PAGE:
For 60 years, experts have been saying that commercial fusion power could be 30 or 40 years away. While Hurricane is hopeful, he shies away from giving a timetable for future research.
"You picture yourself climbing halfway up a mountain, but the top of the mountain is hidden in clouds ... and then someone calls you on your satellite phone and asks you how long it's going to take you to climb to the top of the mountain," Hurricane said. "You don't know."
He said the high-foot strategy was like a "base camp" on Mount Everest.
"What you do from these base camps is strike out in different directions and try to find the best way up," he said. "The process repeats over and over again." Researchers will continue to tweak the power profile as well as the shape of the fuel capsule and other components to reduce energy-robbing instabilities and inefficiencies.
Seeing the bigger pictureThe laser-blasting process that's employed at the National Ignition Facility, known as inertial confinement, is only one of several strategies being pursued in nuclear fusion research. The other high-profile strategy is magnetic confinement, which involves heating up plasma inside a magnetic field to create the high temperature and pressure needed for fusion.
The current world record for fusion power is held by a magnetic reactor in Britain, called the Joint European Torus, or JET. In 1997, JET briefly produced 16 megawatts of power from a total input power of 24 megawatts. In other words, it got 65 percent of the way to ignition, compared to 1 percent for the National Ignition Facility.
A 35-nation consortium is spending an estimated $18 billion over the course of a decade to build an even bigger magnetic fusion facility in France, known as ITER. About $200 million has been set aside in the 2014 federal budget for the U.S. contribution to ITER.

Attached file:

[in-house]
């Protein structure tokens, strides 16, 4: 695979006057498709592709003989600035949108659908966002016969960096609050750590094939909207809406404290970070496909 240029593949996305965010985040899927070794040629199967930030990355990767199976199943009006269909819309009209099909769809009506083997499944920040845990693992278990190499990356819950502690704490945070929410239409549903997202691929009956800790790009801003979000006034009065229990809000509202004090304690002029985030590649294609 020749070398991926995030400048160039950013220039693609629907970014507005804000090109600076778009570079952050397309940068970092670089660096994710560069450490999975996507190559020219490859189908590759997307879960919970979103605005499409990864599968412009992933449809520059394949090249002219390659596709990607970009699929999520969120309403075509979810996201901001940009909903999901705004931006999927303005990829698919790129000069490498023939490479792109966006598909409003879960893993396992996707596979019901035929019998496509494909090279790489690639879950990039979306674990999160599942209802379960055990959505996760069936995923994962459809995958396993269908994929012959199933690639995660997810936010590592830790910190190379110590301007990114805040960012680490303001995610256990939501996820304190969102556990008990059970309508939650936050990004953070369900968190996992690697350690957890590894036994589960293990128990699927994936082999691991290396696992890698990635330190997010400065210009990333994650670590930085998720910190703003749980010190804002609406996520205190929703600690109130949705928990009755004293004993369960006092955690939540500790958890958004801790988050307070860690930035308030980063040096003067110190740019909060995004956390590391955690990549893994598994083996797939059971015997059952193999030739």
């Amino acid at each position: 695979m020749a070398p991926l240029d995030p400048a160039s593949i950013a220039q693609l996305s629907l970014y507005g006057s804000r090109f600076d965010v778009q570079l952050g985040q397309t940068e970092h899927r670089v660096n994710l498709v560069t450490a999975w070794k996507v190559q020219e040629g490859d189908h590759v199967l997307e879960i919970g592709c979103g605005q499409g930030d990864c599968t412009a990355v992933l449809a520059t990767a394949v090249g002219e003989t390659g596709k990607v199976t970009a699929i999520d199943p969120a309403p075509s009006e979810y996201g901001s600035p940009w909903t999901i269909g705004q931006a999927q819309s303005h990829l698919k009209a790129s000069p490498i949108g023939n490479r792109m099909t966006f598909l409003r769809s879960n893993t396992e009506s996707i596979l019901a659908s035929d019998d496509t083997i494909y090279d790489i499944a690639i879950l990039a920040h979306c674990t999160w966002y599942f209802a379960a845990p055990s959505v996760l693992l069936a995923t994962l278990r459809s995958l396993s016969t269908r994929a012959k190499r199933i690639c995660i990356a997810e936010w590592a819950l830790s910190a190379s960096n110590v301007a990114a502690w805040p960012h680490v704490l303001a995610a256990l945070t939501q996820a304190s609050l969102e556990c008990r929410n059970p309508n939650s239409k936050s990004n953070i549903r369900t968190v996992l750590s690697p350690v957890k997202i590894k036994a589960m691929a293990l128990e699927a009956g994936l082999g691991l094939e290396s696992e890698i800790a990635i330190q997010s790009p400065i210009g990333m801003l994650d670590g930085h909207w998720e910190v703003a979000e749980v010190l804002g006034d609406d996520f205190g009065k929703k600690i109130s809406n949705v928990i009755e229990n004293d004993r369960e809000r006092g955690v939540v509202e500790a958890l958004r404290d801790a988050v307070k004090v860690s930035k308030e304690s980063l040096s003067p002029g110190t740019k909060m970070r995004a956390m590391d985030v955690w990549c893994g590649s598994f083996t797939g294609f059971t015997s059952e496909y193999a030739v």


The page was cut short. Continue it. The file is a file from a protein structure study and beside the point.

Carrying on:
KIT / ITER
An artist's conception shows a cutaway view for the ITER experimental fusion reactor being constructed in France, with a human figure added at lower right for scale. The reactor is expected to go into operation no earlier than 2020.
Mark Uhran, a spokesman for the US ITER Project Office, declined to comment on the Nature publication, other than to wish the researchers at Livermore Lab "success in achieving their inertially confined fusion mission." The latest results could well be applied first to the National Ignition Facility's other, less publicized mission: providing real-world data to support the maintenance and design of nuclear weapons.
Charles Seife, the author of "Sun in a Bottle: The Strange History of Fusion and the Science of Wishful Thinking," said the alpha-particle heating was "encouraging." But he questioned whether laser fusion would ever attain ignition. "They're so far away it's hard to say," he told NBC News.
Steven Cowley, director of Britain's Culham Center for Fusion Energy, was more optimistic. "We have waited 60 years to get close to controlled fusion — we are now close in both magnetic and inertial confinement research," he told NBC News in an email. "We must keep at it."
Update for 2:30 p.m. ET Feb. 12: Rocket scientist Ben Brockert reminded me on Facebook that most folks don't have a good handle on how much energy a joule represents, so he provides this tip: "The 8,000 joules they got out of the better shot is equal to about 2 food calories, the amount of energy you'd get from eating an eighth of a teaspoon of sugar."
In addition to Hurricane, the authors of "Fuel Gain Exceeding Unity in an Inertially Confined Fusion Implosion" include Debbie Callahan, Daniel Casey, Peter Celliers, Charlie Cerjan, Eduard Dewald, Thomas Dittrich, Tilo Döppner, Denise Hinkel, Laura Berzak Hopkins, Sebastien Le Pape, Tammy Ma, Andrew MacPhee, Jose Milovich, Arthur Pak, Hye-Sook Park, Prav Patel, Bruce Remington, Jay Salmonson, Paul Springer, Riccardo Tommasini and John Kline.
First published February 12 2014, 10:02 AM